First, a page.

Frank Lampard enjoyed a successful first season with Chelsea F.C., despite no new summer signings coming through the door. The Blues hovered around 4th for the majority of the season in behind Leicester City, and eventually secured 4th behind Manchester United. Lampard relied heavily on young talent in 2019-20 and the club were rewarded with fantastic performances from the likes of Mason Mount, Tammy Abraham, Fikayo Tomori and Reece James. However, although all of those players have potential, they might not be at the level of Premier League champions just yet. Lampard and those above his authority recognized that and responded with several new signings of the highest quality. In fact, very few other clubs have (on paper) done better summer transfer window business…ever. Despite the promise all their new signings have, it remains to be seen how they will all come together and whether or not it’s worth it to bench some of the young players that secured their Champions League finish last year, for a heap of new players that have never played together before. So with that, here is a Tactical Analysis of Frank Lampard’s Chelsea heading into the 2020-21 season.
Be sure to check out the latest, updated Frank Lampard Tactical Analysis after 9 games into the 2020-21 season.
system of play: 4-3-3
Frank Lampard operated primarily in a 4-3-3 system in 2019-20, as he did with Derby County the year before. The former Chelsea player/legend did however utilize the 4-2-3-1 as his most common second choice and with Havertz, Werner, Ziyech and Mount all capable of playing as a ‘number 10’, Lampard might opt for the 4-2-3-1 on a more frequent basis in 2020-21.
Beyond all the new signings, another interesting point of contention will continue to be how to get the best out of N’Golo Kante and Jorginho. Maurizio Sarri was lambasted throughout 2018-19 for his use of Kante as an ‘8’, only for Lampard to do the exact same thing to no criticism whatsoever. The Blues could opt for a double-pivot, but then it becomes increasingly difficult to fit both Jorginho and Mateo Kovacic into the lineup. The Croatian was one of Chelsea’s key players in 2019-20 and arguably their most productive in central midfield; while the Italian international hardly ever misses a beat in build-up phases. So with Frank Lampard already preferring the 4-3-3 and even more central midfield options available this season, the British manager may stick to the same approach in 2020-21. This formation has some holes, but it allows Chelsea to get the best out of Jorginho, who might falter more often without the extra support a 4-2-3-1 can provide. It also allows the Blues to operate with an overlapping fullback approach, something that was crucial to their play in 2019-20.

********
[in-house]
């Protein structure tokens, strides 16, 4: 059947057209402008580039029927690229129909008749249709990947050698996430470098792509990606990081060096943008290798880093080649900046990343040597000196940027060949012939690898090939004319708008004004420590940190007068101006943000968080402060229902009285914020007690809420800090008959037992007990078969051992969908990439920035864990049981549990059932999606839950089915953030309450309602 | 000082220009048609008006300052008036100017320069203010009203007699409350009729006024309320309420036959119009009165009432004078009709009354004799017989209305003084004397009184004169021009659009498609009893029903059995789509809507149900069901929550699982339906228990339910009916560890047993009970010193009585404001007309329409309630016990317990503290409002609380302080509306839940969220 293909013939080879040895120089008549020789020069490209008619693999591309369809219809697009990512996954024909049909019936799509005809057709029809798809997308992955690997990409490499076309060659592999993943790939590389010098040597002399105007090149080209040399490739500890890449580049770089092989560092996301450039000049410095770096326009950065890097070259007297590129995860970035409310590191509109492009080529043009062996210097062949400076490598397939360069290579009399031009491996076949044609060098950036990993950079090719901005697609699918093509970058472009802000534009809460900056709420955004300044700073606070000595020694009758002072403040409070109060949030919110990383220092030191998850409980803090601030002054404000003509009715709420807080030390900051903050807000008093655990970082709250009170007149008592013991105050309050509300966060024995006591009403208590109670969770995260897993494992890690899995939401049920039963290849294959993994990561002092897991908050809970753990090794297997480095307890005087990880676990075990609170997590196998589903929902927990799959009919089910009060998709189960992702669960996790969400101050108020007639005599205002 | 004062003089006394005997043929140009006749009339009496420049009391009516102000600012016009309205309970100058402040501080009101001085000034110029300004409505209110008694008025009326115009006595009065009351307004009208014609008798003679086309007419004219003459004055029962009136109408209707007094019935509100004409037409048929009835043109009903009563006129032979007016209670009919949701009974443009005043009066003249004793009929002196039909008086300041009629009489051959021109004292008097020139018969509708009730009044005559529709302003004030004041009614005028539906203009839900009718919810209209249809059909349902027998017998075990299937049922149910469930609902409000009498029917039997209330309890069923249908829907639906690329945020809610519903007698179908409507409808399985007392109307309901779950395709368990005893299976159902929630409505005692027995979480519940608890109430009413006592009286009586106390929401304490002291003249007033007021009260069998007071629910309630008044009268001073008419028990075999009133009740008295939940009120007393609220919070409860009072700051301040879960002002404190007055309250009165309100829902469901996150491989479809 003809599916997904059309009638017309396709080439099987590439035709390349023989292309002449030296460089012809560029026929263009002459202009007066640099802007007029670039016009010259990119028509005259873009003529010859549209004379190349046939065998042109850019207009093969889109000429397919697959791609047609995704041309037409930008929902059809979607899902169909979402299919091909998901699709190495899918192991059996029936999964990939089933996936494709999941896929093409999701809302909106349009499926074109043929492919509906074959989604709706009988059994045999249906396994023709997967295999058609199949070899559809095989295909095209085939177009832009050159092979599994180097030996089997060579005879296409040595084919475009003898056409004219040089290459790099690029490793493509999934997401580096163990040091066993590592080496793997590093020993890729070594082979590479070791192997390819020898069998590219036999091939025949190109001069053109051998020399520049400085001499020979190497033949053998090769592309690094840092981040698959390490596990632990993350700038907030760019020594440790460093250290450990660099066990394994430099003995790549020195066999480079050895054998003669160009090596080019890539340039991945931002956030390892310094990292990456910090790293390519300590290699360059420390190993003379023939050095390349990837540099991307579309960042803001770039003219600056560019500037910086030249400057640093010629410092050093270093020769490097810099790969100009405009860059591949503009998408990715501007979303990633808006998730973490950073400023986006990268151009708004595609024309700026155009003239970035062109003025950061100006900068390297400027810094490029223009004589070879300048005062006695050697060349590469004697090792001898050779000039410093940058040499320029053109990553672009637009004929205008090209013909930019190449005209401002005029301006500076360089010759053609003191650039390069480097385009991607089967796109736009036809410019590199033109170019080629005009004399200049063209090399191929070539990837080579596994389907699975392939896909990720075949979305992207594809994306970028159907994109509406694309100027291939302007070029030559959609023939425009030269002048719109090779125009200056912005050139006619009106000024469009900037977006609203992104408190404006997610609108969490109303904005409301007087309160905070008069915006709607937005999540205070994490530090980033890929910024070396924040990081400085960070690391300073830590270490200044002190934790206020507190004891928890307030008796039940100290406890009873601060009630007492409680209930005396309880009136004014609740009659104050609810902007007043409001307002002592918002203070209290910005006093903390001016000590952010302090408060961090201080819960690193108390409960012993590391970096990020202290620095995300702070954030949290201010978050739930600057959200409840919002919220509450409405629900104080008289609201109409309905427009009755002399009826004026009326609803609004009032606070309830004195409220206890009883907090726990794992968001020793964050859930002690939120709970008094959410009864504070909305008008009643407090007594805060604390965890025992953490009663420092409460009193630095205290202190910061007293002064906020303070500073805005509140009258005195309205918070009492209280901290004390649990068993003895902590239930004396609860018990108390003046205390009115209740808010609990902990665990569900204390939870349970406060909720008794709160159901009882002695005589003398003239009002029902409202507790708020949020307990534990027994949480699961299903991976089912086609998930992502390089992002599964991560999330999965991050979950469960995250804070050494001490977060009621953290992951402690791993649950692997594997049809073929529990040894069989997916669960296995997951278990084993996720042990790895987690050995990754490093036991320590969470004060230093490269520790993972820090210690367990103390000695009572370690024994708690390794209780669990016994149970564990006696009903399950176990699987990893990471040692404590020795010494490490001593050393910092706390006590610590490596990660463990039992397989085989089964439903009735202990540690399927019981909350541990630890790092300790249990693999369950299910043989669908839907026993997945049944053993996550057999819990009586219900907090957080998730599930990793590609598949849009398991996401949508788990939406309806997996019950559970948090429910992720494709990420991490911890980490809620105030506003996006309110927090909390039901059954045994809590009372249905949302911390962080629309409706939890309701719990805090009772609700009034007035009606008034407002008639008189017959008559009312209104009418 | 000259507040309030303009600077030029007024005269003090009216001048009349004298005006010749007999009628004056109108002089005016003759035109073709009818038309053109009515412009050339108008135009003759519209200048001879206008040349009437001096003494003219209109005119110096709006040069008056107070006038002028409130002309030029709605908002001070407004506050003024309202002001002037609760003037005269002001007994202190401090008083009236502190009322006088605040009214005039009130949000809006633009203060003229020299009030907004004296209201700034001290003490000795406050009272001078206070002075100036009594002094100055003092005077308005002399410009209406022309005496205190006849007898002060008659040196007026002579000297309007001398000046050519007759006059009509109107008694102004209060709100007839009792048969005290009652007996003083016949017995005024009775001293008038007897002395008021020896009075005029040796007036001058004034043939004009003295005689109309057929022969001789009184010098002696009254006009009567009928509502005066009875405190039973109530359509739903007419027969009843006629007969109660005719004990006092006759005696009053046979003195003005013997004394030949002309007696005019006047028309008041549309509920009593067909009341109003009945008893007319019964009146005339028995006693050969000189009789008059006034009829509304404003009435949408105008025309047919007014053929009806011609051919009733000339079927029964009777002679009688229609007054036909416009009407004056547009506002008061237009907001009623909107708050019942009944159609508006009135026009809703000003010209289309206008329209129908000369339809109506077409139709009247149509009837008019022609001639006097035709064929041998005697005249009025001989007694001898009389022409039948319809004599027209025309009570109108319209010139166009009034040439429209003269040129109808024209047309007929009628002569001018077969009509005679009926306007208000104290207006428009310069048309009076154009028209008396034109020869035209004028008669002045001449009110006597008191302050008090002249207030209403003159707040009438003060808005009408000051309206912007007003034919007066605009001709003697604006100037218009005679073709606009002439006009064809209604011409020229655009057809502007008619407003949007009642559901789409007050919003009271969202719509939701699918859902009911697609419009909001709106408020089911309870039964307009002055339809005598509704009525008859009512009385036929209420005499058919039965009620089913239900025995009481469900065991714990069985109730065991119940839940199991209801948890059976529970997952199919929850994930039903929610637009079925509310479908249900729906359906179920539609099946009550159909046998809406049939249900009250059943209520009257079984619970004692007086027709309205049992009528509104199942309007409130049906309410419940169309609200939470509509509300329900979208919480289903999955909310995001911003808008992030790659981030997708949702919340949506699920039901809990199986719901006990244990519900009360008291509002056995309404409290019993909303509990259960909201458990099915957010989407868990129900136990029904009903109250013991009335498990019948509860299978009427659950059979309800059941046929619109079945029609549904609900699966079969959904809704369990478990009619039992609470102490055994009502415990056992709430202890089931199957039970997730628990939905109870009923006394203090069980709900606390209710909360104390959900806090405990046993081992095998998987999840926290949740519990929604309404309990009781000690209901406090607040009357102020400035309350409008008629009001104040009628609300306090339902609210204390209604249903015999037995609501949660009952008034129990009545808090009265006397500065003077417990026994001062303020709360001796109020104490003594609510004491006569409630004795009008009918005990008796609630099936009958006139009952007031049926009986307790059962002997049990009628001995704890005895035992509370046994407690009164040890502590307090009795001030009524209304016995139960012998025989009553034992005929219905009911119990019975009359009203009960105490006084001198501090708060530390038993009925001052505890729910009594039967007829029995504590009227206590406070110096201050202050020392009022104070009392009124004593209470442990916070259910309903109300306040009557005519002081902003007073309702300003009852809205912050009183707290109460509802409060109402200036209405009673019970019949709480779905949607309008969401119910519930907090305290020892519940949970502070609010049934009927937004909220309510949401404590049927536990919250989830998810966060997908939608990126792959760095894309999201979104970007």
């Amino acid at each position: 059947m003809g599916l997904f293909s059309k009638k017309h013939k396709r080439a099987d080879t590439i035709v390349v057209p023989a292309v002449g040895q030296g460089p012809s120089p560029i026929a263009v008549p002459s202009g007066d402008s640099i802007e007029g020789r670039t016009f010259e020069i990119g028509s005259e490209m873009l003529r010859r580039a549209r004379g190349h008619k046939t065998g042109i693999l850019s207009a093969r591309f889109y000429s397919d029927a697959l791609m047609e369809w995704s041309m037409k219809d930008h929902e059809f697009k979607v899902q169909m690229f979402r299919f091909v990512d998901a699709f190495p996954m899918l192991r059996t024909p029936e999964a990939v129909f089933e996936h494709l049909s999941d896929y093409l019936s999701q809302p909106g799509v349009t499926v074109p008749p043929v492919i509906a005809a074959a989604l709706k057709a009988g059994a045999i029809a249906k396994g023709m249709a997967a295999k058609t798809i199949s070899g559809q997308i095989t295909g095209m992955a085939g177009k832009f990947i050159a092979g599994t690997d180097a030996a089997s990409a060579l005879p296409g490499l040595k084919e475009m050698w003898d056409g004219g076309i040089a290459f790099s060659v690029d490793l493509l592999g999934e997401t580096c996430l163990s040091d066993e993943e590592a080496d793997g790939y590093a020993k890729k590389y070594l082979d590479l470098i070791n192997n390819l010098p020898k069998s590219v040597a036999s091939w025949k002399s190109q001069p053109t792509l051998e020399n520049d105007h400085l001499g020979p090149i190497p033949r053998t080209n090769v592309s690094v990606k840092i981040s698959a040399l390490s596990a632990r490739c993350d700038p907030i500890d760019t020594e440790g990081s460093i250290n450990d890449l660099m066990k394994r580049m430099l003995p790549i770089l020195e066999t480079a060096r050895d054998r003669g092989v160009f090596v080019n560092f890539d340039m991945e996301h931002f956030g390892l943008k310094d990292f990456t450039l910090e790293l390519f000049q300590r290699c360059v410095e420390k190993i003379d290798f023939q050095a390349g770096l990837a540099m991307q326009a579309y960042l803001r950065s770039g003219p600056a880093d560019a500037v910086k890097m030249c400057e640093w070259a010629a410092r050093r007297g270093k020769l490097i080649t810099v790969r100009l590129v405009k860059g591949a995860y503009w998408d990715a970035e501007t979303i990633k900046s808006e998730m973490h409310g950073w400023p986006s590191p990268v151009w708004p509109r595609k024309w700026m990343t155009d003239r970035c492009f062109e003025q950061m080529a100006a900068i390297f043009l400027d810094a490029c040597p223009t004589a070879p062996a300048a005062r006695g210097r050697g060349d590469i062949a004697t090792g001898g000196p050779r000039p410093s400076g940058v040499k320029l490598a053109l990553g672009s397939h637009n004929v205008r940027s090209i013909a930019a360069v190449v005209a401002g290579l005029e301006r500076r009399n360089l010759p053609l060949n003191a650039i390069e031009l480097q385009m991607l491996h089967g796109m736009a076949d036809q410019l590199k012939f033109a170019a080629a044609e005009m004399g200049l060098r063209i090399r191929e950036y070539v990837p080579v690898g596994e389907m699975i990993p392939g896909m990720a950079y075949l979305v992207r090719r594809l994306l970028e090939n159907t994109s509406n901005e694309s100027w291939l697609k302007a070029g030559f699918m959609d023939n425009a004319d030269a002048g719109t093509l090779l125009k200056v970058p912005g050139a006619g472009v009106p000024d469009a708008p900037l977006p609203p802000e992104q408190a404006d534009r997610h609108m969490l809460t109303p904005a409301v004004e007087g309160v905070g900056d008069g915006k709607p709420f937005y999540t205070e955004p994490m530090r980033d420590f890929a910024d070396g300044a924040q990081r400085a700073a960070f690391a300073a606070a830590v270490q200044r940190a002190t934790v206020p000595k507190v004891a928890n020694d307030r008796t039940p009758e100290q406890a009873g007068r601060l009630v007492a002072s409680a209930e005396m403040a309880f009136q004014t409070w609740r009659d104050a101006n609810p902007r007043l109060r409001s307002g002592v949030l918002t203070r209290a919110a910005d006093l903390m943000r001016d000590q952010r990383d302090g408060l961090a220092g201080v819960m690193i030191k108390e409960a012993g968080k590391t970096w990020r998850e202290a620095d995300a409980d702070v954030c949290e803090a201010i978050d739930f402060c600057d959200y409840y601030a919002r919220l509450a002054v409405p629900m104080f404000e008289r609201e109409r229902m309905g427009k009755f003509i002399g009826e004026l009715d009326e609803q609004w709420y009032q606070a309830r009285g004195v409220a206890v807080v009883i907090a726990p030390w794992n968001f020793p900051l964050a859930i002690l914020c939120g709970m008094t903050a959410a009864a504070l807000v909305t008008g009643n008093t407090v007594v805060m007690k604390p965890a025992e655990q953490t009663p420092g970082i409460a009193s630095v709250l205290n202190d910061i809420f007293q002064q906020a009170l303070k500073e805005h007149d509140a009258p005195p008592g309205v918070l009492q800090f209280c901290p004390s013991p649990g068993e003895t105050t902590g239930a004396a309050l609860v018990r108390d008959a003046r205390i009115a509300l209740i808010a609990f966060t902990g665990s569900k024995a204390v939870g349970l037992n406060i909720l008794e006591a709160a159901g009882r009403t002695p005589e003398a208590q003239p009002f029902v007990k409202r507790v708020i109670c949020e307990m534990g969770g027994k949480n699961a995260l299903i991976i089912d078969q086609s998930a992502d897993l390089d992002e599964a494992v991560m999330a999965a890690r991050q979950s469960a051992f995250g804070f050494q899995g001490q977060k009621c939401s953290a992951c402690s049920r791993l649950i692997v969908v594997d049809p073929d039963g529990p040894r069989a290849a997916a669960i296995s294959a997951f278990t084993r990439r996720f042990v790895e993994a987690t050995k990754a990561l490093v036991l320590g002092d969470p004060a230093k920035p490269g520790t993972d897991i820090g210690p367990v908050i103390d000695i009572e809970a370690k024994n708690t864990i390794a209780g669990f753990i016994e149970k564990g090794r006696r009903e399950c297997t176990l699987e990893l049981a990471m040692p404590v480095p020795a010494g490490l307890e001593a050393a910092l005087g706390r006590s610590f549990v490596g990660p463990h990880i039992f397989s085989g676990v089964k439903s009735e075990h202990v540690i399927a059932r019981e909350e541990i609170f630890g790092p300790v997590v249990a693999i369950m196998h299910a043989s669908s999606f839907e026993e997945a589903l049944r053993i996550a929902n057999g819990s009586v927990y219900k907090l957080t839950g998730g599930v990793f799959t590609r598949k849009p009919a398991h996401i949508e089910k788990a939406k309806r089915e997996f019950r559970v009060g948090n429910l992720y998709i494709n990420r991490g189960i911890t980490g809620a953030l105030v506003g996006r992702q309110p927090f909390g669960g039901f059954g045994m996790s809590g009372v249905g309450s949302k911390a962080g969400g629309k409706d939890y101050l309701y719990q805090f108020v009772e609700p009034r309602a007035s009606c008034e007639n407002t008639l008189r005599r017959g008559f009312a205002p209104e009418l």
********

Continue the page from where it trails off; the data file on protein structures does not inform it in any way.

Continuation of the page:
The question surrounding Chelsea’s predicted lineup going into 2020-21 might be the most frequently asked question I’ve been asked in the build-up to the start of the season this weekend. It’s unsurprising why, given how many new signings they’ve made. In Havertz, Werner and Ziyech, Chelsea have signed a number of players who can play in a number of different positions. That might be a major advantage for Frank Lampard, but it makes Chelsea’s impending lineup all the more difficult to predict.
In goal, Kepa Arrizabalga looks prepared to hold down his place, after a rather abysmal 2018-19 campaign. Chelsea have been linked with Stade Rennais’ Edouard Mendy, which seems almost silly given how much they spent on Kepa only two seasons ago. The number 1 spot between the posts might be the only position that Lampard needs to stress about. That should be a good thing…but given that it’s his goalkeeper, it’s still rather troubling.